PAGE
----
- Category: ICUS Weekly News Monitors
1. Ultrasound in Medicine and Biology, Jan 28, 2016, Acoustic Cluster Therapy: In Vitro and Ex Vivo Measurement of Activated Bubble Size Distribution and Temporal Dynamics
Authors: Andrew John Healey, et al
2. Ultrasound in Medicine and Biology, Jan 21, 2016, Contrast-Enhanced Ultrasonography of Pancreatic Carcinoma: Correlation with Pathologic Findings Authors: Yanjie Wang, et al
Ultrasound in Medicine and Biology
Acoustic Cluster Therapy: In Vitro and Ex Vivo Measurement of Activated Bubble Size Distribution and Temporal Dynamics
Authors: Andrew John Healey; Per Christian Sontum; Svein Kvåle; Morten Eriksen; Ragnar Bendiksen; Audun Tornes; Jonny Østensen
Address correspondence to: Andrew John Healey, CSO, Phoenix Solutions AS, PO Box 4741, N-0421 Oslo, Norway.
Acoustic cluster technology (ACT) is a two-component, microparticle formulation platform being developed for ultrasound-mediated drug delivery. Sonazoid microbubbles, which have a negative surface charge, are mixed with micron-sized perfluoromethylcyclopentane droplets stabilized with a positively charged surface membrane to form microbubble/microdroplet clusters. On exposure to ultrasound, the oil undergoes a phase change to the gaseous state, generating 20- to 40-μm ACT bubbles. An acoustic transmission technique is used to measure absorption and velocity dispersion of the ACT bubbles. An inversion technique computes bubble size population with temporal resolution of seconds. Bubble populations are measured both in vitro and in vivo after activation within the cardiac chambers of a dog model, with catheter-based flow through an extracorporeal measurement flow chamber. Volume-weighted mean diameter in arterial blood after activation in the left ventricle was 22 μm, with no bubbles >44 μm in diameter. After intravenous administration, 24.4% of the oil is activated in the cardiac chambers.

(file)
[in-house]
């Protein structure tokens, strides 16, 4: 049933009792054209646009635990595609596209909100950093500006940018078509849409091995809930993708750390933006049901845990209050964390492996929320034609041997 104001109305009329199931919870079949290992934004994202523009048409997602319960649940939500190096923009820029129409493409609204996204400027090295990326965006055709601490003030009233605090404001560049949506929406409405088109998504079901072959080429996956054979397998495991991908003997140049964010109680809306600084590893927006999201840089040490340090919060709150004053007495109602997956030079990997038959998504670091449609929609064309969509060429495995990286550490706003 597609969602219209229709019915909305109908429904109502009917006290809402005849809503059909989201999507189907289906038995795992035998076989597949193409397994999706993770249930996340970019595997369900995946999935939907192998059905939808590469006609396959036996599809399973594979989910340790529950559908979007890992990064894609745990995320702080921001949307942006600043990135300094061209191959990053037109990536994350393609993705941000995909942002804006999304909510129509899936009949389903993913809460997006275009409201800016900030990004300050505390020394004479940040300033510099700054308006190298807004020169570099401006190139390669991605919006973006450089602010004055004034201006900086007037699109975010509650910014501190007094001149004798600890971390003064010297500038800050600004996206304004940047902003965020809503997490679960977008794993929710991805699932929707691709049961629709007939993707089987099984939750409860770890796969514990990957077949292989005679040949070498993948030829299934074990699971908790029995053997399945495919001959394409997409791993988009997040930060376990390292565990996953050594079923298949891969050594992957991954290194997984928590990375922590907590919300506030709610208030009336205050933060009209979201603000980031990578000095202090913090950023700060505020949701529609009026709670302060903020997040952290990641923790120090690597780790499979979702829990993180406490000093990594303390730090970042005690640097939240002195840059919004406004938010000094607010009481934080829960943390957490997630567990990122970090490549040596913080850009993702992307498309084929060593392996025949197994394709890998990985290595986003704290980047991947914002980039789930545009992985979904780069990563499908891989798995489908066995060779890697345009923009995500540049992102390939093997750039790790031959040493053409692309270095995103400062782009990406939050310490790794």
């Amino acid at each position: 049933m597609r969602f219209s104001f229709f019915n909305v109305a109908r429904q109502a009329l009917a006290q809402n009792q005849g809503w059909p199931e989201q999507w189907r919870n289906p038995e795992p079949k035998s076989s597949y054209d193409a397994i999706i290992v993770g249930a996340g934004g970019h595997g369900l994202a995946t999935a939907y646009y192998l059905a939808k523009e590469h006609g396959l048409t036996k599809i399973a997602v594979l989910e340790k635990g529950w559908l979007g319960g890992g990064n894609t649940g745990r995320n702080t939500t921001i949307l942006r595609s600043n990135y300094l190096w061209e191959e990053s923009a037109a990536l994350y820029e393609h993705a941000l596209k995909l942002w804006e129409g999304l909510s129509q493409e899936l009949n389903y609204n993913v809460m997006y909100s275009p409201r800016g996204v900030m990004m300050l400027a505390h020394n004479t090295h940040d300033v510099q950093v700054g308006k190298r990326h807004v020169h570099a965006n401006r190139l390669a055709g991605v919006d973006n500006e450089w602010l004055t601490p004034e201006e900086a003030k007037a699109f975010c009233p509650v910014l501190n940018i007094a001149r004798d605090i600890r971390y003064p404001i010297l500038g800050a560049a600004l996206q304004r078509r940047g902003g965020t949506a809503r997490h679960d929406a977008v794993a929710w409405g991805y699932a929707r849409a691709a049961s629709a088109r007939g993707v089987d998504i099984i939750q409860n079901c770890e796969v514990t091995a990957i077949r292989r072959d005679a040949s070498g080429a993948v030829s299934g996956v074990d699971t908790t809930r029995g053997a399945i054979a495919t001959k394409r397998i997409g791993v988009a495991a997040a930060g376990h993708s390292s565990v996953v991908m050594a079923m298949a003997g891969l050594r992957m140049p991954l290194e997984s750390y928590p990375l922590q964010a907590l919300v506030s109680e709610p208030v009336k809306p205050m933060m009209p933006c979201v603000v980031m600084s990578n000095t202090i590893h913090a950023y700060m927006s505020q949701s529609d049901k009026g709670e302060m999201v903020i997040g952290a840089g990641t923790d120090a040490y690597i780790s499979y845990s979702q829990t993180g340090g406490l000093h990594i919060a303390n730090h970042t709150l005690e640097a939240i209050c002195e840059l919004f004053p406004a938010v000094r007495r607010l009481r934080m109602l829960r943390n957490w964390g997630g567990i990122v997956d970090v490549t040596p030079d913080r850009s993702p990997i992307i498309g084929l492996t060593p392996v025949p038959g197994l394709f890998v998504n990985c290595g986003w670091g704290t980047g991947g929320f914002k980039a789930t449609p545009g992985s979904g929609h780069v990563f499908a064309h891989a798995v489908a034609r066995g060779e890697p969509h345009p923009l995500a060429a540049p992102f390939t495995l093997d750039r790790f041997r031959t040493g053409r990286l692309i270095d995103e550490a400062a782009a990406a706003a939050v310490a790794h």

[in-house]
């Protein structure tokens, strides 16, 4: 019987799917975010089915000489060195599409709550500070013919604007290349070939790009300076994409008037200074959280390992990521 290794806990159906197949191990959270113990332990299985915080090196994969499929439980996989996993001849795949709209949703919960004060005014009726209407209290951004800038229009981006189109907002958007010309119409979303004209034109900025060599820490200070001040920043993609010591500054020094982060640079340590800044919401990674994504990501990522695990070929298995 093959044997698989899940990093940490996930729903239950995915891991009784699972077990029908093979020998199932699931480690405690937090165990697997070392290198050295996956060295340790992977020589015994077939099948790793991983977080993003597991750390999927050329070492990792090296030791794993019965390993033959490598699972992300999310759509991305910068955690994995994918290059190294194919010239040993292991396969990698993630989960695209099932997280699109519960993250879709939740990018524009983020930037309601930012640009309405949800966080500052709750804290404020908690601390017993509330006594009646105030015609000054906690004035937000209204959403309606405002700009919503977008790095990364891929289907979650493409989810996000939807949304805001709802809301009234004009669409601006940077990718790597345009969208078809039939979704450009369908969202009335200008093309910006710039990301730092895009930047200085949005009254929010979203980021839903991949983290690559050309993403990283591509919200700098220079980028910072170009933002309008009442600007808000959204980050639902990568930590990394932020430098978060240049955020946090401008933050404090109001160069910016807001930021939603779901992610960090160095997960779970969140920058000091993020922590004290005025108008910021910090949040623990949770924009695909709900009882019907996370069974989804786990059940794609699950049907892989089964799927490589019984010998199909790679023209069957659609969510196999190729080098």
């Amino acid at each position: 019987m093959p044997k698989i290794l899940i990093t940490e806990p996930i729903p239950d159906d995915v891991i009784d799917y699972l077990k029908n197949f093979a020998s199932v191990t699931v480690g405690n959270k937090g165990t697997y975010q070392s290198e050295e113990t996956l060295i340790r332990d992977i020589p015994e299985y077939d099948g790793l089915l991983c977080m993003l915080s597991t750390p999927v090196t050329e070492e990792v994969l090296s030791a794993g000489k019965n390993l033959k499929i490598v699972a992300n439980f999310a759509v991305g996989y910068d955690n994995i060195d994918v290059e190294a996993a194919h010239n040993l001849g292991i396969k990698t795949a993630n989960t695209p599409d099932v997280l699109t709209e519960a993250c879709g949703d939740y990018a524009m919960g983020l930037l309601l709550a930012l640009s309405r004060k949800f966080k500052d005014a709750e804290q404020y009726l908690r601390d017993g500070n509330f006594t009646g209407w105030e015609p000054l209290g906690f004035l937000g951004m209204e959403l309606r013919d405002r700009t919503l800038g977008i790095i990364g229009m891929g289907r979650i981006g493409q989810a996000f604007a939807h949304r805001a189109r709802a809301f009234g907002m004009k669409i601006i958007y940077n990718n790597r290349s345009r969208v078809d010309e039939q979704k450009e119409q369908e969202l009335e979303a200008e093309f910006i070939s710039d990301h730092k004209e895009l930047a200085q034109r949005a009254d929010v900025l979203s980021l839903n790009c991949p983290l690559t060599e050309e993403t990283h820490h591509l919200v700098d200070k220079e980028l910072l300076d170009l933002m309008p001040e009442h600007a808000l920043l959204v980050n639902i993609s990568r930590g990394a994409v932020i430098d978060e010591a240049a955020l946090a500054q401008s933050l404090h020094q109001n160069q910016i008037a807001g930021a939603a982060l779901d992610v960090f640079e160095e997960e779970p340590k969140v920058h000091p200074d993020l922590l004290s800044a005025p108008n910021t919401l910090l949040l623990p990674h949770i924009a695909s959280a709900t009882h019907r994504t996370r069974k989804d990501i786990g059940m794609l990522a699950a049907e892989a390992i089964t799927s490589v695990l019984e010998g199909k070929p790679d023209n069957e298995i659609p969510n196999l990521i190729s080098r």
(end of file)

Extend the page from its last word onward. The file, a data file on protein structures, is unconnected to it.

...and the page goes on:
Ultrasound in Medicine and Biology
Jan 21, 2016
Contrast-Enhanced Ultrasonography of Pancreatic Carcinoma: Correlation with Pathologic Findings
Authors: Yanjie Wang; Kun Yan; Zhihui Fan; Li Sun; Wei Wu; Wei Yang
Address correspondence to: Kun Yan, Fucheng Road Number 52, District of Haidian, Beijing, China.
We concluded that contrast-enhanced ultrasound (CEUS) has clinical value in identifying the pathologic changes of pancreatic carcinomas. Forty-three patients diagnosed with pancreatic carcinoma through surgery were retrospectively investigated. CEUS examinations were performed on all patients before surgery. Enhancement patterns on CEUS were observed. Time–intensity curves of CEUS were generated for the regions of interest in the pancreas, and quantitative parameters were obtained. Resected cancer specimens were stained with hematoxylin and eosin for histologic analysis, and the microvascular density (MVD) of the specimens was determined by CD34 immunohistochemical staining. Enhancement patterns of CEUS were compared with histopathologic findings in pancreatic carcinomas. Correlations between time–intensity curve parameters and microvascular density were analyzed. Twenty cases manifested centripetal enhancement, and 23 cases, global enhancement. The amount of tumor necrosis or mucus in the centripetally enhanced pancreatic carcinomas was greater than that in the globally enhanced pancreatic carcinomas (p = 0.027). Thirty-eight of 43 (88.4%) pancreatic carcinomas manifested hypo-enhancement with a maximum intensity (IMAX) <90%. Contrast arrival time in pancreatic carcinoma was longer than that in adjacent pancreatic tissue (p < 0.05). IMAX was positively correlated with microvascular density (r = 0.577, p < 0.05). We concluded that CEUS manifestations could reflect the histologic changes of pancreatic carcinomas and CEUS can be used to evaluate blood perfusion of tumors, as IMAX is positively correlated with microvascular density.